Here’s a twist on that old philosophical mind game about a tree falling in a forest when no one’s around to hear it. If a medical journal gets published and no one bothers to read it, does it do anything meaningful for medicine?
The Texas cardiologist Milton Packer, MD, recently wondered about that in a blog post. Packer posits that today’s physicians don’t keep up with the medical literature. The evidence he offers in support of his observation is anecdotal but compelling. And troubling.
Nearly 200 young physicians attending a meeting told him by show of hands—or, rather, by a complete lack thereof—that they don’t read any of the medical journals to which they’re subscribed.
Whether they’re on these journals’ mail lists intentionally or involuntarily doesn’t matter. What matters is that the young docs do indeed receive them—mostly digitally, although some likely in print too—but don’t even page through. They might glance at the email notification saying a new issue is out, but they don’t browse the table of contents. They don’t skim the abstracts. Each issue may as well be dropping deep into unpeopled woods.
Nor is the willful turning away confined to young doctors. At a national meeting, Packer asked more than 40 of his peers in heart care, including many recognized thought leaders in that field, whether they’d read a clinically consequential study he’d blogged about. In fact, he only asked because most had approached him to talk about that very post. Evidently they had strong feelings about whatever it was that he’d written.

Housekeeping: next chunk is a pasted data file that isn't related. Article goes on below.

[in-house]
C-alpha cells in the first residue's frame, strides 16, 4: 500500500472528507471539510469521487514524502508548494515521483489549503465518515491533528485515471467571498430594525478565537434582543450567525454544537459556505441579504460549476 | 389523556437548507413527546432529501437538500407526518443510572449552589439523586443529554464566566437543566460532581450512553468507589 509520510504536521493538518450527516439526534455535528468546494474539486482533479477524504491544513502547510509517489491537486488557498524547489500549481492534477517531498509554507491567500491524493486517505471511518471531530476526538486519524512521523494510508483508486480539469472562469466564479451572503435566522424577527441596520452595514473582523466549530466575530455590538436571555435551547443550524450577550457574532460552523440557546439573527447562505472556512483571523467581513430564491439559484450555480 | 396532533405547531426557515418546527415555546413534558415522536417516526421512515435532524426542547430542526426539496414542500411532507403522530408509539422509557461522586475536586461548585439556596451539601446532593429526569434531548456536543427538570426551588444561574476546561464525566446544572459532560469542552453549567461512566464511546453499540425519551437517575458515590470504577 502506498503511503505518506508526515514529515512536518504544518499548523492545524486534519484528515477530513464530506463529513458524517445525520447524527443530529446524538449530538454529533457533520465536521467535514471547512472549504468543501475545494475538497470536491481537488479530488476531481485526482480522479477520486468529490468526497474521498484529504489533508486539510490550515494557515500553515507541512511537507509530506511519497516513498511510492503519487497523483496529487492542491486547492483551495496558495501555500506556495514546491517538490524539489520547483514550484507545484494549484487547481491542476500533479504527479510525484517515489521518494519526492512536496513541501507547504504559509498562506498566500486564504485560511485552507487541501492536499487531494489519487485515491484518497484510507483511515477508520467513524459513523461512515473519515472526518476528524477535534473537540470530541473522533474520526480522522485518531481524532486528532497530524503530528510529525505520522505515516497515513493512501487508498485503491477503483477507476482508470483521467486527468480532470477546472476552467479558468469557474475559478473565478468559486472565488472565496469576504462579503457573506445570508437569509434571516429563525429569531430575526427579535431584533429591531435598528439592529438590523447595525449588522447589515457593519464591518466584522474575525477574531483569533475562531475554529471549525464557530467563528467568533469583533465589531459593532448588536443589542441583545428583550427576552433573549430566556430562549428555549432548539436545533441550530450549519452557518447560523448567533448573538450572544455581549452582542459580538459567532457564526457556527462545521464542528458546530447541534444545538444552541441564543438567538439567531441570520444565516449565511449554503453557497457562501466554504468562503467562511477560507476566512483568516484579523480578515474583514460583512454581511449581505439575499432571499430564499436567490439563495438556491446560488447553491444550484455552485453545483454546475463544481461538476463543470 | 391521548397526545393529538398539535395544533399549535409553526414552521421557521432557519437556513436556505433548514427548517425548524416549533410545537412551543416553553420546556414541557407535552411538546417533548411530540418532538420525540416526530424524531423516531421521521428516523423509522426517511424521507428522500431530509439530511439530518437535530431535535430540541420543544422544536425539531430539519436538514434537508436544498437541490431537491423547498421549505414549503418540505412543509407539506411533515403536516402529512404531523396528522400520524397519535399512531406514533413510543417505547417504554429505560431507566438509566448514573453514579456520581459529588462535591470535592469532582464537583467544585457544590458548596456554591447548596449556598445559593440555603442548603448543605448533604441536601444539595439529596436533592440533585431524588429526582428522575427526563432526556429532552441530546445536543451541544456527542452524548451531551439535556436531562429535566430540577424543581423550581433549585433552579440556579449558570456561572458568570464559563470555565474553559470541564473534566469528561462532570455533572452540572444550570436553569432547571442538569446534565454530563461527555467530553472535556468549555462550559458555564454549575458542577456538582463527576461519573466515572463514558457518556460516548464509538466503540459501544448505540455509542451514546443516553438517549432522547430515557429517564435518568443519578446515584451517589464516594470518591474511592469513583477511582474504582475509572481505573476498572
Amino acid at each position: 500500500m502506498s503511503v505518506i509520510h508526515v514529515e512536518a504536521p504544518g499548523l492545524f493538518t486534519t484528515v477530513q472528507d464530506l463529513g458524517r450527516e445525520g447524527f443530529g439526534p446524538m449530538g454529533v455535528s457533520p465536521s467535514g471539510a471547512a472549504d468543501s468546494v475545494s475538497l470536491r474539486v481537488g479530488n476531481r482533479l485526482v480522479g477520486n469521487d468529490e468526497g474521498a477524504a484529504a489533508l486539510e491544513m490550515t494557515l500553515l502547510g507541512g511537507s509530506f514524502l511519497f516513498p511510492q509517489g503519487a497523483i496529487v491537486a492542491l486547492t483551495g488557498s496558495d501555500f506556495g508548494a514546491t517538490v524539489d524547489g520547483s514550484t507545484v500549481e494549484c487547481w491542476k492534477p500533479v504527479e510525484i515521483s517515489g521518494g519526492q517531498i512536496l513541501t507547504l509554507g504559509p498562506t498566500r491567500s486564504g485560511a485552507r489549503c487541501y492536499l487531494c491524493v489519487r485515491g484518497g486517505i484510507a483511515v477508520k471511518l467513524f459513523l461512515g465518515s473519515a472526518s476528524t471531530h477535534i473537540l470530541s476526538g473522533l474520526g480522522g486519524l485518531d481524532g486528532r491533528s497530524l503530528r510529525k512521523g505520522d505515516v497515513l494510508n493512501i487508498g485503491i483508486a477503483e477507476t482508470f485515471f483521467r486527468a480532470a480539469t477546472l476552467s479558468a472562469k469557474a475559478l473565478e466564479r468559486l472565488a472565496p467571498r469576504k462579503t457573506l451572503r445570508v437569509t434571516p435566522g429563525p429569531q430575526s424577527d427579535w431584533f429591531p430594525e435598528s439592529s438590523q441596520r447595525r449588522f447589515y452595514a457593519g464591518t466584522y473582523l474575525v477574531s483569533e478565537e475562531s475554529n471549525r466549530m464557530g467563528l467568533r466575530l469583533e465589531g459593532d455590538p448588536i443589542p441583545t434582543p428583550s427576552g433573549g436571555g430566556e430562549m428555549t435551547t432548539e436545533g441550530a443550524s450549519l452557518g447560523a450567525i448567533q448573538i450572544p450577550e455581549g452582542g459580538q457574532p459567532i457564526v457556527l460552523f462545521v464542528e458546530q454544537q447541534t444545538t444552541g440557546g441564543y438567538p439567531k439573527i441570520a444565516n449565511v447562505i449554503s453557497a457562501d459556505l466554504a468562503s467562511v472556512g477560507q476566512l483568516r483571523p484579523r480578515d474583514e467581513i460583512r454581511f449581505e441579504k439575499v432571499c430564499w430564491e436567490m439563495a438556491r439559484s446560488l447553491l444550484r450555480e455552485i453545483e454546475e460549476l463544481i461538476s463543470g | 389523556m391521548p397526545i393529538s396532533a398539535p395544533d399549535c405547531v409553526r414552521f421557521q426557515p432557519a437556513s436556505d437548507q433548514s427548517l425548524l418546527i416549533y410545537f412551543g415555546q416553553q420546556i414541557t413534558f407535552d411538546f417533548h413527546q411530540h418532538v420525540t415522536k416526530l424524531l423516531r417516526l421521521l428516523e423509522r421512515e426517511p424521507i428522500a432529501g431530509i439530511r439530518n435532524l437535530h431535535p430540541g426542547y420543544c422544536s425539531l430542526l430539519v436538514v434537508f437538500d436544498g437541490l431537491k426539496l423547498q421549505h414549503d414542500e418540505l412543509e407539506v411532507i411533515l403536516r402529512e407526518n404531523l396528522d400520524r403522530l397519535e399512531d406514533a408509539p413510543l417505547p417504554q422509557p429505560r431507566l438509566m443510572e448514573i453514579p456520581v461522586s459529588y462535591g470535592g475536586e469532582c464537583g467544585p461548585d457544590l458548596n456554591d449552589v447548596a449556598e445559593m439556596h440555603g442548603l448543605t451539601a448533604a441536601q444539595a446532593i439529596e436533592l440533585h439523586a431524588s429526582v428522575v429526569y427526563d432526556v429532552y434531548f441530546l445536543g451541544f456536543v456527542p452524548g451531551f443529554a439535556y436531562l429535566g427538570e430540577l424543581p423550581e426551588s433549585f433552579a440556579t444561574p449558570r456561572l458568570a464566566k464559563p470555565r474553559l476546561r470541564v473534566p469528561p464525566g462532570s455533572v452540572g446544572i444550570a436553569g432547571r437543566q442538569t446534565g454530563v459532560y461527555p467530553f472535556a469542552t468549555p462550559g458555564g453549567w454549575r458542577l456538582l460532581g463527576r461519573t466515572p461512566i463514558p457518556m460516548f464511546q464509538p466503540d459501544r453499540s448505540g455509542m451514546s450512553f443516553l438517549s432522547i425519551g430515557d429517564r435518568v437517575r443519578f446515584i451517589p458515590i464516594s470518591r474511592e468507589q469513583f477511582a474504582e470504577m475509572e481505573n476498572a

Despite their intense interest in the post, most admitted they hadn’t read the study itself. And of the two who claimed they had, neither could name its main findings.
“Top-tier medical research is really hard, but in the past, the effort was worth it if you could have an impact on thinking or on clinical practice,” Packer writes. “But if it turns out that authors are just participating in a tiny self-contained community whose members simply talk and listen only to each other, then what is the point?”
Radiology isn’t cardiology. But Packer isn’t addressing only his specialty. He’s talking about largely unread peer-reviewed medical literature across the board.
Radiology is served by some truly great journals, starting with JACR, Radiology and the American Journal of Roentgenology. These publications’ editors do a wonderful job making sure their content is accessible. Much of it is downright enjoyable, even to a layperson like me.
How about you, RBJ reader? Do you regularly read one or more medical or professional journals?
Please email me with a Yes or No to that question in the subject line. I’ll anonymize the responses and, next time around in this space, report the results.
Dave Pearson, Editor